They have taken out the dessert case and have built a full L-shaped bar on that side now.

They have taken out the dessert case and have built a full L-shaped bar on that side now.

A singer/guitarist had also set up in the corner and was providing entertainment by performing pop covers throughout the hour, which was a surprising touch that made it seem like a special outing. I almost thought I was somewhere in Europe with the relaxed atmosphere that it provided.

Although I was greeted upon walking into the restaurant by Hayley, the owner’s daughter, who will bring menus to you, it’s essentially a self-seating establishment, so we decided to sit at a table next to the lounge area. The tables were adorned with large mason jars that had small twinkle lights inside to add a bit of whimsy to the surroundings. Juni, the Chef/Owner, came by to say hello and let us know that everything was made to order. She seemed very sweet and was happy that we were there to sample her food.

An order of the crab cakes to start.

An order of the crab cakes to start.

The two of us ended up ordering the crab cake appetizer to share. The dish came to the table with two pan seared crab cake patties sitting on a bed of spinach and topped with fresh mango slices and mango chow. We both enjoyed the combination of the fruit with the spice of the cakes. For our mains, we each went with a roti dish – chicken for me, channa and aloo for my friend. Opting to go with the vegetarian dish, my friend liked the curry chick peas and potato that filled her plate. My folded piece of house-made roti was stuffed with large chunks of chicken and potato that were cooked in a Trinidadian curry. I thought the flavours were great and I almost struggled to finish everything because I was getting too full. The roti entrees came with sides of greens and more mango chow as well.

My plate of chicken roti with salad.

My plate of chicken roti with salad.

The restaurant seemed rather quiet when we were there with only a few patrons dining in, but the food is good and you’re given decently sized portions (I certainly didn’t leave hungry). What I liked most is that they are an independent business that is family owned and operated. Those I came across that day were friendly and open to chatting, so I hope that business picks up for them. I wish Café Caribé the best of luck!

Edmonton Restaurant Review: Rostizado by Tres Carnales

"Water for oxen, wine for kings."

“Water for oxen, wine for kings.”

The backs of the coasters are printed with the Spanish proverb, “El agua es para los bueyes y el vino, para los reyes.” Roughly translated to English, it means, “Water for oxen, wine for kings.” While my friends and I did not drink any wine on our evening out, we did feast like royalty at Rostizado by Tres Carnales.

Originally, we had a group of eight that planned to get together, so I had attempted to book a table in advance. However, I was told that they had taken the maximum number of reservations for the evening (they only accept them for groups of 8 or more, 48 hours in advance). Being that all my friends were going to be off work by 5pm that Wednesday, we decided to chance it and do a walk-in. One friend arrived early and put the group down on the waiting list as a table for 6 (a couple of people could no longer make it). We were told that it would likely be ready by 5:15, so we sat on the benches outside the restaurant as there isn’t much room to linger inside. Just shortly after the indicated time, my friend received a text message letting us know that we could come in if our whole party was there. Thankfully, our last two members were within sight as they ambled down the block.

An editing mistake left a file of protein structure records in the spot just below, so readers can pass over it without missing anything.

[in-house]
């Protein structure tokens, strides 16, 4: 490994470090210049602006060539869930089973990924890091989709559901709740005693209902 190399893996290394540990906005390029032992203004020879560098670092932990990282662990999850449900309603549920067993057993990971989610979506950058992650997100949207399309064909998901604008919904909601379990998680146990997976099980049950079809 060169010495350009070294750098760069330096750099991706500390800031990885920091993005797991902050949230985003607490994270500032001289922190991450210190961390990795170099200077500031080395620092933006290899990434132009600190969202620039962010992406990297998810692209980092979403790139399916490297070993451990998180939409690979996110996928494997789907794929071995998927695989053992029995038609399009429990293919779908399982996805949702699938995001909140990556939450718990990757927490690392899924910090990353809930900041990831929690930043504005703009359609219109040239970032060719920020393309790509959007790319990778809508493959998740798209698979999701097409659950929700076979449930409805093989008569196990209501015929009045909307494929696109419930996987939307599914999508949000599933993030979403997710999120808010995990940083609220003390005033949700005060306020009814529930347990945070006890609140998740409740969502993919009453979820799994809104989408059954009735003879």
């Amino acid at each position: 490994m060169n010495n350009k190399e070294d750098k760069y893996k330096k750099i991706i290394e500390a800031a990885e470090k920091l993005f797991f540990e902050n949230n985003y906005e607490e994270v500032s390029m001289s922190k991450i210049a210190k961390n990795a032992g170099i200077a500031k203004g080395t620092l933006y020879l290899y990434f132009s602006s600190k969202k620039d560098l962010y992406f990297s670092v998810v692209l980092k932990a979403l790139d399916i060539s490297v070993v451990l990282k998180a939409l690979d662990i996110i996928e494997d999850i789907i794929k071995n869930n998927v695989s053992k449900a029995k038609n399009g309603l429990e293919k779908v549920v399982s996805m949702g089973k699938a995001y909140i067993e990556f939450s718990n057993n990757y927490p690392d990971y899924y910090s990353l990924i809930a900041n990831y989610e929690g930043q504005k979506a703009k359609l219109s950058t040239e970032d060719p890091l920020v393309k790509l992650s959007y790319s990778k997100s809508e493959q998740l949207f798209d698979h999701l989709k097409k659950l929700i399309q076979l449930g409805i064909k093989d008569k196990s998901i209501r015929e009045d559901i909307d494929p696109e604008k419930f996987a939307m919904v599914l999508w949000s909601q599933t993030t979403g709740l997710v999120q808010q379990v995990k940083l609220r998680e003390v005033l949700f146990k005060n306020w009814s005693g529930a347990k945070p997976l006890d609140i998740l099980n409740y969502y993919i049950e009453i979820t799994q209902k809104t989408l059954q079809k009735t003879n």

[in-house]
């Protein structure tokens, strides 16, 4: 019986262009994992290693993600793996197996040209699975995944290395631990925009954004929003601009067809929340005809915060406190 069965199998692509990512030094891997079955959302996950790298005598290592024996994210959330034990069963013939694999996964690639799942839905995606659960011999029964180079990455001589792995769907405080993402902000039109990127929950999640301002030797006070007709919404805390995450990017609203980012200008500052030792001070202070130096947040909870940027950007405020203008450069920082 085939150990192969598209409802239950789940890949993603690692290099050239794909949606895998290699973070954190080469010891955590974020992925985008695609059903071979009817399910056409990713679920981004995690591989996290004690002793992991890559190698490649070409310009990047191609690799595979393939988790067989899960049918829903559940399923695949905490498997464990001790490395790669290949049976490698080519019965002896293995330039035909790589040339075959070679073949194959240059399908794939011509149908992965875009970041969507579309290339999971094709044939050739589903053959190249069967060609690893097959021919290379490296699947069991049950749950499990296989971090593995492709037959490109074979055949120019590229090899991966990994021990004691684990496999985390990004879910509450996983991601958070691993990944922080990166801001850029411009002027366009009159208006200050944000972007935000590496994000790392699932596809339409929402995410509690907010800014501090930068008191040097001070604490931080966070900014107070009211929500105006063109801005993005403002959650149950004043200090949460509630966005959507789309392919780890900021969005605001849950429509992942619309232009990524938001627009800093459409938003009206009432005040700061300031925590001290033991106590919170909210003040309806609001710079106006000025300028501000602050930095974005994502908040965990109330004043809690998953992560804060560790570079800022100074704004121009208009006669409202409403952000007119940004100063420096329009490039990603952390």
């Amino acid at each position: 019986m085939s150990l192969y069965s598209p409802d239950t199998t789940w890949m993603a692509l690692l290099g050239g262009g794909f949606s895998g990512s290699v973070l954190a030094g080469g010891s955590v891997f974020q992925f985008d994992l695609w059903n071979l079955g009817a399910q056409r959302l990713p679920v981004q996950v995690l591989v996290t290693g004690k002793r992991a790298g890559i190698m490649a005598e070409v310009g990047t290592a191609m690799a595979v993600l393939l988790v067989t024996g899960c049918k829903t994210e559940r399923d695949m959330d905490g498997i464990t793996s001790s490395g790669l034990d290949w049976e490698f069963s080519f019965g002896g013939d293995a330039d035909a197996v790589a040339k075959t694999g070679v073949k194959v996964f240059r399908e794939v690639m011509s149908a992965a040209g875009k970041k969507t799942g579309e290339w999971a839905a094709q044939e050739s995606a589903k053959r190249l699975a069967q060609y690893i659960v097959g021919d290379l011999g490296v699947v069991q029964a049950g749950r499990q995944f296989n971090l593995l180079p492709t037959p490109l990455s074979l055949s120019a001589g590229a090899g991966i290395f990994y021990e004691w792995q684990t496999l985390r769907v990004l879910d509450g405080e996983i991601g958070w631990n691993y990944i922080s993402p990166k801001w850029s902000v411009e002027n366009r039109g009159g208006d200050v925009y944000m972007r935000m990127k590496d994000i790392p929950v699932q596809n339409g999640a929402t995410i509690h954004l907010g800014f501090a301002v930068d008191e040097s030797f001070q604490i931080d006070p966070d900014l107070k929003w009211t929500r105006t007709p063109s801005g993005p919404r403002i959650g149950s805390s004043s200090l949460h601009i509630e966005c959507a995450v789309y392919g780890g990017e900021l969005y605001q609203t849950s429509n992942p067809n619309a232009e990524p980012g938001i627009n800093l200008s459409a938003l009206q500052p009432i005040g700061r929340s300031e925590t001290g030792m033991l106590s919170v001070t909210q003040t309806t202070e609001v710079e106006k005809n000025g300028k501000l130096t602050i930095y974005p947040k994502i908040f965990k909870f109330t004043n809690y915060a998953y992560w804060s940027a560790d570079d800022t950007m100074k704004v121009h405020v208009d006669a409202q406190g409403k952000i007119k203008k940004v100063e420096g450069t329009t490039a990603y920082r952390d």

When we walked into the restaurant, I noticed that the Mexican style living room was to my left with the open kitchen directly ahead, seating behind and to the right with a private room (or two) at the far end. Retaining the rustic sensibilities of its predecessor, Roast Coffeehouse & Wine Bar, it’s a decent sized, 70-seat space that allows them to rearrange tables as needed. Mostly though, it has a homey feeling to it. You’re meant to sit back and relax. We were placed at a table against the wall that gave half of us a full view of the chef working away. Warmth was emanating from the rotisserie that was slow cooking chicken and pork, requiring that I acclimate during our meal (I eventually did).

Our server, Monika, was great; she brought us still filtered water (no charge) as soon as we sat down, provided us with drink recommendations (FYI…the pitchers of sangria that can be ordered at Tres Carnales, Rostizado’s sister restaurant, are not on offer here) and she indicated whether or not we had ordered enough food for the group. The menu isn’t large by any means, but everything other than the cemitas (sandwiches) are meant to be shared family style. We basically decided to go big or go home, so we ended up ordering the smoked salmon sopes, the albondigas, and queso fundido to start. The salteados verde and the jicama salad accompanied our two platters for two.

The smoked salmon sopes was the first appetizer to come. A plate of three hand-made corn flour sopes – they look like thick tortilla shells, but they’re fried until the outside is cooked and they are still soft on the inside – topped with an avocado cream salsa, tequila cured smoked salmon, mesquite, radishes and white onion, it was easy to split between the six of us. Personally, I wish there had been just a bit more salmon on it to cover every bite. Yet, this was my favourite of the three entradas we ate. The mix of textures from the sope, fish, salsa and raw vegetables, plus the range of flavours in the few mouthfuls that I had was enough to make me want more.